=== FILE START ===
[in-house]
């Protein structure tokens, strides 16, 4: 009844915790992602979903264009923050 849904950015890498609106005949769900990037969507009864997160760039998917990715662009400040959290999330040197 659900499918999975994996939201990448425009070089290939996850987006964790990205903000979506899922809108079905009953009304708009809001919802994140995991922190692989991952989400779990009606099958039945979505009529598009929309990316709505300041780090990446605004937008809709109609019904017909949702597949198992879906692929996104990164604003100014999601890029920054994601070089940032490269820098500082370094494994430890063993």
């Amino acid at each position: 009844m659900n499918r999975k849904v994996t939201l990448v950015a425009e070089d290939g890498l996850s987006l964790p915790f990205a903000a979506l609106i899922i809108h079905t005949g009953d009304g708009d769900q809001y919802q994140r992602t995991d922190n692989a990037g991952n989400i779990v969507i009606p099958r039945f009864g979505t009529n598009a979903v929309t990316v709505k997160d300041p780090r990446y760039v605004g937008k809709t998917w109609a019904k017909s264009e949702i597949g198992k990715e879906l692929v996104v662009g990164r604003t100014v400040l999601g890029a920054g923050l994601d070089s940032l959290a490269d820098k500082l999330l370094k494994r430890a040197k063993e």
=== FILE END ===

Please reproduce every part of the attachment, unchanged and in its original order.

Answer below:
[in-house]
């Protein structure tokens, strides 16, 4: 009844915790992602979903264009923050 849904950015890498609106005949769900990037969507009864997160760039998917990715662009400040959290999330040197 659900499918999975994996939201990448425009070089290939996850987006964790990205903000979506899922809108079905009953009304708009809001919802994140995991922190692989991952989400779990009606099958039945979505009529598009929309990316709505300041780090990446605004937008809709109609019904017909949702597949198992879906692929996104990164604003100014999601890029920054994601070089940032490269820098500082370094494994430890063993």
């Amino acid at each position: 009844m659900n499918r999975k849904v994996t939201l990448v950015a425009e070089d290939g890498l996850s987006l964790p915790f990205a903000a979506l609106i899922i809108h079905t005949g009953d009304g708009d769900q809001y919802q994140r992602t995991d922190n692989a990037g991952n989400i779990v969507i009606p099958r039945f009864g979505t009529n598009a979903v929309t990316v709505k997160d300041p780090r990446y760039v605004g937008k809709t998917w109609a019904k017909s264009e949702i597949g198992k990715e879906l692929v996104v662009g990164r604003t100014v400040l999601g890029a920054g923050l994601d070089s940032l959290a490269d820098k500082l999330l370094k494994r430890a040197k063993e």